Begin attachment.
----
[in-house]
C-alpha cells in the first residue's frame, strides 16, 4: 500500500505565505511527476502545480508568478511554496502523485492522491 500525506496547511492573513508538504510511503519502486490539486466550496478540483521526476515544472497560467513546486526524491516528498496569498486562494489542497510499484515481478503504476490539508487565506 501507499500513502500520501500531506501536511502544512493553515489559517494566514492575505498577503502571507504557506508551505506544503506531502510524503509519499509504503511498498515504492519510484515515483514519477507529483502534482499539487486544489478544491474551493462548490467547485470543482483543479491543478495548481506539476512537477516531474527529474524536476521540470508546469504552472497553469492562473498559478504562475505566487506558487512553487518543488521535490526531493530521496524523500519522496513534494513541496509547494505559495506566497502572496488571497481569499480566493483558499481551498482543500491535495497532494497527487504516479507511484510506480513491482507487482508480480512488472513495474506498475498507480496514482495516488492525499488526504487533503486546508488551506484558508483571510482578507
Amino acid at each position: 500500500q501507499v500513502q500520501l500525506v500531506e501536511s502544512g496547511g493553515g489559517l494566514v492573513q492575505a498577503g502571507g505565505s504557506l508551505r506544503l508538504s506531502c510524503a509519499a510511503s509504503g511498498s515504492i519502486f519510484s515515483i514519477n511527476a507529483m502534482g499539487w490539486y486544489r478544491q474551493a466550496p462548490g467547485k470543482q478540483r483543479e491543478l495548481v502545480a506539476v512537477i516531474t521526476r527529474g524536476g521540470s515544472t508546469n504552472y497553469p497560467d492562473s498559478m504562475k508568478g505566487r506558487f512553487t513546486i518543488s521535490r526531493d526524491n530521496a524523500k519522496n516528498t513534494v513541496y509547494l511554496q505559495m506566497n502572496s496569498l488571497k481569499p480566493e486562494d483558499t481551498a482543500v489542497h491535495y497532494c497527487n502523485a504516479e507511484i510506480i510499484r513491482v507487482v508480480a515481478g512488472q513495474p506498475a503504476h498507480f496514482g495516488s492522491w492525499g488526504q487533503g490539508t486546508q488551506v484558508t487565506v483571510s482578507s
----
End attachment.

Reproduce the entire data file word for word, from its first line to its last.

[in-house]
C-alpha cells in the first residue's frame, strides 16, 4: 500500500505565505511527476502545480508568478511554496502523485492522491 500525506496547511492573513508538504510511503519502486490539486466550496478540483521526476515544472497560467513546486526524491516528498496569498486562494489542497510499484515481478503504476490539508487565506 501507499500513502500520501500531506501536511502544512493553515489559517494566514492575505498577503502571507504557506508551505506544503506531502510524503509519499509504503511498498515504492519510484515515483514519477507529483502534482499539487486544489478544491474551493462548490467547485470543482483543479491543478495548481506539476512537477516531474527529474524536476521540470508546469504552472497553469492562473498559478504562475505566487506558487512553487518543488521535490526531493530521496524523500519522496513534494513541496509547494505559495506566497502572496488571497481569499480566493483558499481551498482543500491535495497532494497527487504516479507511484510506480513491482507487482508480480512488472513495474506498475498507480496514482495516488492525499488526504487533503486546508488551506484558508483571510482578507
Amino acid at each position: 500500500q501507499v500513502q500520501l500525506v500531506e501536511s502544512g496547511g493553515g489559517l494566514v492573513q492575505a498577503g502571507g505565505s504557506l508551505r506544503l508538504s506531502c510524503a509519499a510511503s509504503g511498498s515504492i519502486f519510484s515515483i514519477n511527476a507529483m502534482g499539487w490539486y486544489r478544491q474551493a466550496p462548490g467547485k470543482q478540483r483543479e491543478l495548481v502545480a506539476v512537477i516531474t521526476r527529474g524536476g521540470s515544472t508546469n504552472y497553469p497560467d492562473s498559478m504562475k508568478g505566487r506558487f512553487t513546486i518543488s521535490r526531493d526524491n530521496a524523500k519522496n516528498t513534494v513541496y509547494l511554496q505559495m506566497n502572496s496569498l488571497k481569499p480566493e486562494d483558499t481551498a482543500v489542497h491535495y497532494c497527487n502523485a504516479e507511484i510506480i510499484r513491482v507487482v508480480a515481478g512488472q513495474p506498475a503504476h498507480f496514482g495516488s492522491w492525499g488526504q487533503g490539508t486546508q488551506v484558508t487565506v483571510s482578507s